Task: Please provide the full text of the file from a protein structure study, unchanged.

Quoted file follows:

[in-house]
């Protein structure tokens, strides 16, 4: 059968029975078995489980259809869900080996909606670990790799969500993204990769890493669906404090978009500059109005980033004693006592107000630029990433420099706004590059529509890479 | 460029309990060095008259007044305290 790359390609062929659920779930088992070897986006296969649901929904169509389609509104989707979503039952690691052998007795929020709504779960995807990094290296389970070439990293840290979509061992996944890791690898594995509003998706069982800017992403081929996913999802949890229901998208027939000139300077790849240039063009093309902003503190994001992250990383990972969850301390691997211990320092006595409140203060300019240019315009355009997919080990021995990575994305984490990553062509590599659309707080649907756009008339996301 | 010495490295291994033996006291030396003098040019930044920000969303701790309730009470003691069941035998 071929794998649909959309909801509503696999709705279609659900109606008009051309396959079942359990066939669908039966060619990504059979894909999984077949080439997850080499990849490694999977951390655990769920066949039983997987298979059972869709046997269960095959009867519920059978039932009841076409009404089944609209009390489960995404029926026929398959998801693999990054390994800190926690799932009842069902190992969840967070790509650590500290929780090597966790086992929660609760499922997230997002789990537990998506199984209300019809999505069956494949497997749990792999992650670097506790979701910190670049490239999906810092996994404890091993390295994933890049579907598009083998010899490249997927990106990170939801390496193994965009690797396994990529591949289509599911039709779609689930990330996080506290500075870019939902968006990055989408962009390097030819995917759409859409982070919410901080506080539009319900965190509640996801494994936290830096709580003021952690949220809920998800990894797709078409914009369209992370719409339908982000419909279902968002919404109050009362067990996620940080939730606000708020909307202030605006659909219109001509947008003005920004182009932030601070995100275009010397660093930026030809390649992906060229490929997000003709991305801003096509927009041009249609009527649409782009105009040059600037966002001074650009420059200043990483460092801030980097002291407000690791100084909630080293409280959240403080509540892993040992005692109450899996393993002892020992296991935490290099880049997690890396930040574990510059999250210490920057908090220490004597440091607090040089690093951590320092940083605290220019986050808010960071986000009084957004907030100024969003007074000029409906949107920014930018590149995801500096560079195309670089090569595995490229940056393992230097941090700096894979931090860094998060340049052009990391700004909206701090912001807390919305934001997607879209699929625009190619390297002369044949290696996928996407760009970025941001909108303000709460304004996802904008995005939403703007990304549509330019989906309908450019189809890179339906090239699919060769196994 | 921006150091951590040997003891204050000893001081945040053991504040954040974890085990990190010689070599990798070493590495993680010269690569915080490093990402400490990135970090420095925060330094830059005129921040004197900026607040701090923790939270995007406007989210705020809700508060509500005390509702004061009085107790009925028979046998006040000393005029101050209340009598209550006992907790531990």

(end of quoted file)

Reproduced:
[in-house]
């Protein structure tokens, strides 16, 4: 059968029975078995489980259809869900080996909606670990790799969500993204990769890493669906404090978009500059109005980033004693006592107000630029990433420099706004590059529509890479 | 460029309990060095008259007044305290 790359390609062929659920779930088992070897986006296969649901929904169509389609509104989707979503039952690691052998007795929020709504779960995807990094290296389970070439990293840290979509061992996944890791690898594995509003998706069982800017992403081929996913999802949890229901998208027939000139300077790849240039063009093309902003503190994001992250990383990972969850301390691997211990320092006595409140203060300019240019315009355009997919080990021995990575994305984490990553062509590599659309707080649907756009008339996301 | 010495490295291994033996006291030396003098040019930044920000969303701790309730009470003691069941035998 071929794998649909959309909801509503696999709705279609659900109606008009051309396959079942359990066939669908039966060619990504059979894909999984077949080439997850080499990849490694999977951390655990769920066949039983997987298979059972869709046997269960095959009867519920059978039932009841076409009404089944609209009390489960995404029926026929398959998801693999990054390994800190926690799932009842069902190992969840967070790509650590500290929780090597966790086992929660609760499922997230997002789990537990998506199984209300019809999505069956494949497997749990792999992650670097506790979701910190670049490239999906810092996994404890091993390295994933890049579907598009083998010899490249997927990106990170939801390496193994965009690797396994990529591949289509599911039709779609689930990330996080506290500075870019939902968006990055989408962009390097030819995917759409859409982070919410901080506080539009319900965190509640996801494994936290830096709580003021952690949220809920998800990894797709078409914009369209992370719409339908982000419909279902968002919404109050009362067990996620940080939730606000708020909307202030605006659909219109001509947008003005920004182009932030601070995100275009010397660093930026030809390649992906060229490929997000003709991305801003096509927009041009249609009527649409782009105009040059600037966002001074650009420059200043990483460092801030980097002291407000690791100084909630080293409280959240403080509540892993040992005692109450899996393993002892020992296991935490290099880049997690890396930040574990510059999250210490920057908090220490004597440091607090040089690093951590320092940083605290220019986050808010960071986000009084957004907030100024969003007074000029409906949107920014930018590149995801500096560079195309670089090569595995490229940056393992230097941090700096894979931090860094998060340049052009990391700004909206701090912001807390919305934001997607879209699929625009190619390297002369044949290696996928996407760009970025941001909108303000709460304004996802904008995005939403703007990304549509330019989906309908450019189809890179339906090239699919060769196994 | 921006150091951590040997003891204050000893001081945040053991504040954040974890085990990190010689070599990798070493590495993680010269690569915080490093990402400490990135970090420095925060330094830059005129921040004197900026607040701090923790939270995007406007989210705020809700508060509500005390509702004061009085107790009925028979046998006040000393005029101050209340009598209550006992907790531990």